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Cold drawing is a metal forming process whereby a piece of metal is forced through a single or series of dies, thereby reducing the cross section size of the original part. The cold drawing process yields a dimensionally consistent final product, while improving both yield and tensile strength. The resulting surface is clean and free from scale or other defects. Cold drawing is typically used to produce precision steel, copper and aluminum rods, bars and wire that must meet tight physical and mechanical specifications.
During the cold drawing process, a stationary platform called a drawing bench is used to hold the die in place. The bench has an in-feed and an out-feed side. The out-feed side consists of a long roller platform, used to catch the finished stock after it has been forced through the die. The metal stock, usually in bar or wire form, is loaded into the in-feed side. One end of the metal stock is reduced in size so it fits through the die. A hydraulic cylinder or winch is then used to pull the metal through the die and onto the out-feed rollers.
There are three primary types of cold drawing: tube drawing, bar drawing and wire drawing. Tube drawing reduces both the inside diameter (ID) and the outside diameter (OD), while increasing the length of the tubing. The thickness of the tubing wall remains constant. Bar drawing reduces the cross-section of the original bar stock, while increasing the length. The width or height of the original stock may remain constant, although usually both dimensions are reduced. Wire drawing decreases the OD of the wire stock while increasing the length. The volume of the wire remains constant. Wire drawing usually requires several stages to reduce the wire to the desired size. Dies used in wire drawing are usually manufactured from tungsten carbide or diamond.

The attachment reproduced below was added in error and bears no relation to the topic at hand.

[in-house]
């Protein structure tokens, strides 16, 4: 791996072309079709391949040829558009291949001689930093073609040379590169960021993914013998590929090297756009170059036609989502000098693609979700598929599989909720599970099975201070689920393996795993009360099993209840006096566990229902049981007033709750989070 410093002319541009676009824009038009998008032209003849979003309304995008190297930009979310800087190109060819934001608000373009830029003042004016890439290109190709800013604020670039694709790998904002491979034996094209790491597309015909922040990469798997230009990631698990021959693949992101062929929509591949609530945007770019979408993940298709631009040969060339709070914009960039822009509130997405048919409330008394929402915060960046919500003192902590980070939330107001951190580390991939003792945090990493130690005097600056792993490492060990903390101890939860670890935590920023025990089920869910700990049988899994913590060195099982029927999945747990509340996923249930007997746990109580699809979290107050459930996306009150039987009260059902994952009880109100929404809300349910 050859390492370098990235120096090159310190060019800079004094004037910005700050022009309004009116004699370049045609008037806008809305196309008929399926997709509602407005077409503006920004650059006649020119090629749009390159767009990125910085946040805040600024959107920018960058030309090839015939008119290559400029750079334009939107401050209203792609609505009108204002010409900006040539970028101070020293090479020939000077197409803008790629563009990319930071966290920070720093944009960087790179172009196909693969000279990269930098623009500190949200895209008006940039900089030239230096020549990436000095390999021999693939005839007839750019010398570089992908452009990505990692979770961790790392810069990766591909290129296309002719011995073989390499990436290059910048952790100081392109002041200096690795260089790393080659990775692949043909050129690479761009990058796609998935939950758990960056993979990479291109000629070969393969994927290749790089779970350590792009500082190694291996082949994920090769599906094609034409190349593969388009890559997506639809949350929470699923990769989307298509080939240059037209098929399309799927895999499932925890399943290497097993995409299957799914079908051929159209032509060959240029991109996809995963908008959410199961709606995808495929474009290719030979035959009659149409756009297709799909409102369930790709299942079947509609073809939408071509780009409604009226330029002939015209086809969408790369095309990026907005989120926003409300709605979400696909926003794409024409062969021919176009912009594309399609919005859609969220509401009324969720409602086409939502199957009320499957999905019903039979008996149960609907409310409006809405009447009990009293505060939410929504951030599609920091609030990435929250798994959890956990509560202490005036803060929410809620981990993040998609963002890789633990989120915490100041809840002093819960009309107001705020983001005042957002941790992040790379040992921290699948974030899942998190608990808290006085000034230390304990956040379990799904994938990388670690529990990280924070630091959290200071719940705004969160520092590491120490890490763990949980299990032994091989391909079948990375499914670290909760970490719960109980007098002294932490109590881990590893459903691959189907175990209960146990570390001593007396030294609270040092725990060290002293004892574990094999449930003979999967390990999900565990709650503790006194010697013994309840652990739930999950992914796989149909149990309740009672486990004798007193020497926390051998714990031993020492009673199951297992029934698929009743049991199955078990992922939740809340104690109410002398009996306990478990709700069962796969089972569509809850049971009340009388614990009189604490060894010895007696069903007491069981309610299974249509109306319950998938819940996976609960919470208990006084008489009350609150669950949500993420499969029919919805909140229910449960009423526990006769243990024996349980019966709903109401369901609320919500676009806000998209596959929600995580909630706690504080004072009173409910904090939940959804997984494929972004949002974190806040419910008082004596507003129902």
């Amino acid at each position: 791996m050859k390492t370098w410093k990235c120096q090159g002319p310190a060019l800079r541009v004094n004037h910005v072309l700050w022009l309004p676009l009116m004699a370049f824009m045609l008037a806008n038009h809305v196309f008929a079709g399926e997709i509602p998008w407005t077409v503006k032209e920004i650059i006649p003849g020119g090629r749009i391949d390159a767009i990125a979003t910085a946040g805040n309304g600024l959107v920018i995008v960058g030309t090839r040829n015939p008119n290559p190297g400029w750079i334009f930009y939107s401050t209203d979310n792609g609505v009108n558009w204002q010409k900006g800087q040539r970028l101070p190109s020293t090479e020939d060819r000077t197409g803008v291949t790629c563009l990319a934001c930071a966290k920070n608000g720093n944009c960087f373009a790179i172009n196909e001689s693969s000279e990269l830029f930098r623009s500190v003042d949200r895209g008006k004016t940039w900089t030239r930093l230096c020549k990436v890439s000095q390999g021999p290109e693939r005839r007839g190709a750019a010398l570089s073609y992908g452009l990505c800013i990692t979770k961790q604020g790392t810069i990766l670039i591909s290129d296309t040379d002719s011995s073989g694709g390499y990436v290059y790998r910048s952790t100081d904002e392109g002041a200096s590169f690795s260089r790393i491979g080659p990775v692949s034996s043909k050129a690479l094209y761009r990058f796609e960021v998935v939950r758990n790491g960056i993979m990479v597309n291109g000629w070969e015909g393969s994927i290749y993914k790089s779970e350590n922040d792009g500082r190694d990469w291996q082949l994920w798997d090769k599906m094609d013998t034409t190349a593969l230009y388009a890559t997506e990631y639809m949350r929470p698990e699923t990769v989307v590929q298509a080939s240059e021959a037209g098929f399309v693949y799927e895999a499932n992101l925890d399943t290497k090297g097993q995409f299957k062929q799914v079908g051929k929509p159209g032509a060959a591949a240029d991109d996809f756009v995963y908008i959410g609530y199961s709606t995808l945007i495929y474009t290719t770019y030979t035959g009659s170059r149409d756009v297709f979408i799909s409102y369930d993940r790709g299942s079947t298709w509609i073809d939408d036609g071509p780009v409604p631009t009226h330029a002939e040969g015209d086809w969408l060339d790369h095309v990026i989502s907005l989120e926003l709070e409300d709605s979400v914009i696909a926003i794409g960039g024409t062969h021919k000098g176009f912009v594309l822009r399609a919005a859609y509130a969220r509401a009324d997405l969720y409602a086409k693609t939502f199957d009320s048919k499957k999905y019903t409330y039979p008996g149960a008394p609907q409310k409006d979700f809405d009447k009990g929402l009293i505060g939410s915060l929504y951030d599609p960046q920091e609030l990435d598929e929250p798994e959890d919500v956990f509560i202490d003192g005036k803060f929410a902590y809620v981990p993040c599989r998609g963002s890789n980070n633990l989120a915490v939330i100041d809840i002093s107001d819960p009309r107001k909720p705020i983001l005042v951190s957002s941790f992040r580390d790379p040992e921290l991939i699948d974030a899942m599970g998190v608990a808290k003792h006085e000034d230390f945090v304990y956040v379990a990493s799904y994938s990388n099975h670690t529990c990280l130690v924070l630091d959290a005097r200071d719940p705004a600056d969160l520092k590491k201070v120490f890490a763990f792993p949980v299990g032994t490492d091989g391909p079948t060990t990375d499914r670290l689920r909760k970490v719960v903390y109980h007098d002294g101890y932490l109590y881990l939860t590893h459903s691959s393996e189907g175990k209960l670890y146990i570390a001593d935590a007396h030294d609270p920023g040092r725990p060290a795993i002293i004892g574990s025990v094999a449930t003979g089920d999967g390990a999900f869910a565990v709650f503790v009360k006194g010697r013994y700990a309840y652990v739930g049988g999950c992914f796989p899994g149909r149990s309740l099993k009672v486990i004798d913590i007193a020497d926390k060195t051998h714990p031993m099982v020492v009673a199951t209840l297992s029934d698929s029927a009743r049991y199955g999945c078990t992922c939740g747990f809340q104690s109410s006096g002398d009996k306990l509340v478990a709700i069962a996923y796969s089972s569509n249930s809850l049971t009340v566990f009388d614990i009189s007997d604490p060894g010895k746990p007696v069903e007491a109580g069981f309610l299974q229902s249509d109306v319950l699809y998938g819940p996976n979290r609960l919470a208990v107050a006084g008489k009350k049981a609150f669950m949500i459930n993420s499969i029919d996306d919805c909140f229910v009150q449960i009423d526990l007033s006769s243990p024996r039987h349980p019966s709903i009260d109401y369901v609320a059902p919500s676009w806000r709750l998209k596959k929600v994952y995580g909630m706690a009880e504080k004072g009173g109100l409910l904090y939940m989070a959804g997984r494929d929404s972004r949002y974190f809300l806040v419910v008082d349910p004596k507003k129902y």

In addition to changing the physical dimensions, cold drawing also alters certain mechanical properties of the original stock. Increases of 30% in tensile strength are possible, and gains of 80% in yield strength are often seen in many materials. Changes in mechanical properties are related to the amount of reduction in the cross section of the original stock. A small initial reduction in cross section can lead to large changes in mechanical properties, although the rate of change decreases rapidly as the amount of reduction increases.
Cold drawing is used in the manufacturing of copper electrical cables and household wiring as well as structural steel and industrial piping. The cold drawing process produces many common everyday items, such as paper clips, guitar strings and springs. Other applications include parts for various musical instruments and electrical components as well as hydraulic tubing and piping.
Good article. Can anybody share more information of the cold drawing die design and finish product tolerance?
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